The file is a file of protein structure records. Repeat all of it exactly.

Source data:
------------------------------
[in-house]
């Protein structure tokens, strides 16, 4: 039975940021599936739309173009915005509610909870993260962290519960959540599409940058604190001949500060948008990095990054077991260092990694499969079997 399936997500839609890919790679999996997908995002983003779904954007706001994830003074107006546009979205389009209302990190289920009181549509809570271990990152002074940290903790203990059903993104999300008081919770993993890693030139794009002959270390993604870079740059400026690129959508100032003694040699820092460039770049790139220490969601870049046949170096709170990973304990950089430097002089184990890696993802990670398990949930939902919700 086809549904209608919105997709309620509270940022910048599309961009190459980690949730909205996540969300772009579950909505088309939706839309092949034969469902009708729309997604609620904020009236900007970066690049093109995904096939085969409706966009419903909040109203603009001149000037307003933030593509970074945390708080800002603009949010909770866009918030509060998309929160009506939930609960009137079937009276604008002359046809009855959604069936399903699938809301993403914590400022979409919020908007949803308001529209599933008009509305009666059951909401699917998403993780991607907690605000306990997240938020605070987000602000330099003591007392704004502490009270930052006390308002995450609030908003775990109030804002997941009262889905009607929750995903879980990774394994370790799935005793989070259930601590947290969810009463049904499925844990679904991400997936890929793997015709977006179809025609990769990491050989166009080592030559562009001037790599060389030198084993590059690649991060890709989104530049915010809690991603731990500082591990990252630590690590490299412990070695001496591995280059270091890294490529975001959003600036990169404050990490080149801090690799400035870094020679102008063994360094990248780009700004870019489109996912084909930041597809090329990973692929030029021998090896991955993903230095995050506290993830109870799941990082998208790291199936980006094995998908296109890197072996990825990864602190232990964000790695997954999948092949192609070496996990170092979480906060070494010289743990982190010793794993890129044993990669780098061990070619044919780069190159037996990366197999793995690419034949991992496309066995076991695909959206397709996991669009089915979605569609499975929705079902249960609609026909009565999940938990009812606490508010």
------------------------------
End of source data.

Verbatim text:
[in-house]
């Protein structure tokens, strides 16, 4: 039975940021599936739309173009915005509610909870993260962290519960959540599409940058604190001949500060948008990095990054077991260092990694499969079997 399936997500839609890919790679999996997908995002983003779904954007706001994830003074107006546009979205389009209302990190289920009181549509809570271990990152002074940290903790203990059903993104999300008081919770993993890693030139794009002959270390993604870079740059400026690129959508100032003694040699820092460039770049790139220490969601870049046949170096709170990973304990950089430097002089184990890696993802990670398990949930939902919700 086809549904209608919105997709309620509270940022910048599309961009190459980690949730909205996540969300772009579950909505088309939706839309092949034969469902009708729309997604609620904020009236900007970066690049093109995904096939085969409706966009419903909040109203603009001149000037307003933030593509970074945390708080800002603009949010909770866009918030509060998309929160009506939930609960009137079937009276604008002359046809009855959604069936399903699938809301993403914590400022979409919020908007949803308001529209599933008009509305009666059951909401699917998403993780991607907690605000306990997240938020605070987000602000330099003591007392704004502490009270930052006390308002995450609030908003775990109030804002997941009262889905009607929750995903879980990774394994370790799935005793989070259930601590947290969810009463049904499925844990679904991400997936890929793997015709977006179809025609990769990491050989166009080592030559562009001037790599060389030198084993590059690649991060890709989104530049915010809690991603731990500082591990990252630590690590490299412990070695001496591995280059270091890294490529975001959003600036990169404050990490080149801090690799400035870094020679102008063994360094990248780009700004870019489109996912084909930041597809090329990973692929030029021998090896991955993903230095995050506290993830109870799941990082998208790291199936980006094995998908296109890197072996990825990864602190232990964000790695997954999948092949192609070496996990170092979480906060070494010289743990982190010793794993890129044993990669780098061990070619044919780069190159037996990366197999793995690419034949991992496309066995076991695909959206397709996991669009089915979605569609499975929705079902249960609609026909009565999940938990009812606490508010």